Stream It Or Skip It: ‘Roy Wood Jr.: Imperfect Messenger’ On Comedy Central,

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While most of Comedy Central’s top talent have taken their stand-up specials to Netflix, Daily Show correspondent Roy Wood Jr. has remained loyal to the ViacomCBS-owned network, releasing all three of his solo hours with Comedy Central. His third hour had a quick turnaround in post-production, premiering Oct. 29, less than two weeks after he filmed this live performance in Denver.

The Gist: I named Wood’s first Comedy Central hour, Roy Wood Jr.: Father Figure, the best stand-up special of 2017. He followed that up in 2019 with No One Loves You, and, right on schedule, arrives two years later with his third hour, which tackles topics such as police and prison reform, civil rights movies, the notion of the White Ally, as well as lighter fare such as Brazilian butt lifts, or why British Black actors somehow get to portray great American characters, both factual and fictional.

Comedy Central has rewarded Wood’s loyalty with a number of gigs in addition to his long-standing role as a correspondent for The Daily Show with Trevor Noah. In 2017, Wood took over hosting duties for Comedy Central’s storytelling showcase, This Is Not Happening. He also has created two digital series for them (Stand-Up Playback and The Night Pigeon), and since the start of the pandemic, hosted two podcasts: “Beyond The Scenes” of The Daily Show, and “Roy’s Job Fair.” Even if you’re not paying attention to Comedy Central, you still may recognize Wood from his recent guest-starring appearances on Hulu’s Only Murders in the Building, AMC’s Better Call Saul, and The Last O.G. on TBS.

What Comedy Specials Will It Remind You Of?: In a recent interview with one of his superfans, Tamron Hall, Wood said he considered Chris Rock the greatest stand-up because of due diligence in joking about race while also evolving his act and material over the years. Watching Wood, you can see where he has taken Rock’s influence and inspiration and run with it.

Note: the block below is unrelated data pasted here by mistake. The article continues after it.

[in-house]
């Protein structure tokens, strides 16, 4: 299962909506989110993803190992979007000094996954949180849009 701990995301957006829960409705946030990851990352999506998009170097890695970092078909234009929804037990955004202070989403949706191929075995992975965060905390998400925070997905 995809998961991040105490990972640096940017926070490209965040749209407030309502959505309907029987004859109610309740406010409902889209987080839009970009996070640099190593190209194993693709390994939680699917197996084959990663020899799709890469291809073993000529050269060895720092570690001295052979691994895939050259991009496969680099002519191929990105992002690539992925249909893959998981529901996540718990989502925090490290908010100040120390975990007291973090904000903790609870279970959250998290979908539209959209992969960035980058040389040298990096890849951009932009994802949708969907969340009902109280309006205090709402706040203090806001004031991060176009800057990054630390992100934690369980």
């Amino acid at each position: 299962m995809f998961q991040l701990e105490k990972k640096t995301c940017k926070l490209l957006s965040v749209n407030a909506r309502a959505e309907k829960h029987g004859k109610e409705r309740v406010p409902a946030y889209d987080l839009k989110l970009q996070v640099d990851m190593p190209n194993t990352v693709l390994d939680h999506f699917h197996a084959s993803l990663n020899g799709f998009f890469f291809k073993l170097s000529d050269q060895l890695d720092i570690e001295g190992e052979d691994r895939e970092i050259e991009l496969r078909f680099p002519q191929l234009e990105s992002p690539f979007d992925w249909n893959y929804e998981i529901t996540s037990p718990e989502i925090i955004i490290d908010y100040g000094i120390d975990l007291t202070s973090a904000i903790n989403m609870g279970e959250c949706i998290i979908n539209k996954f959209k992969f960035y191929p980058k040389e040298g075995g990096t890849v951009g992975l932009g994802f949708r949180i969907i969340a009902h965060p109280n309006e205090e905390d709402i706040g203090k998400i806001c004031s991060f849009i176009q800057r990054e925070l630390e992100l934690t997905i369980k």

Memorable Jokes: Running through the hour, Wood lays out a metaphor for how we’re all just trying to feel good, or even just OK (pandemic notwithstanding, which makes this hour a bit more timeless for eschewing the pandemic references). Wood says we’re all trying to claw the meat out of the crab legs of life, “trying to find that one little nugget of feel good.”

A bit about whether you consider your family ancestors or forefathers leads into a callback to his Father Figure bit about identifying racists by their use of the Confederate flag; this time, upping the ante by noticing that some racists instead blanket their property with too many regular American flags. “I don’t know what the number is, but there is a number.”

Here’s an extended bit where he segues from the concept of the White Ally in real-life to how they’re portrayed in the movies, highlighting Leonardo DiCaprio’s portrayal of a brutal racist in Django Unchained as doing the real work. “They love to say, ‘Tom Cruise does his own stunts.’ Well, so does Leonardo DiCaprio,” Wood jokes. “That’s a wild stunt!”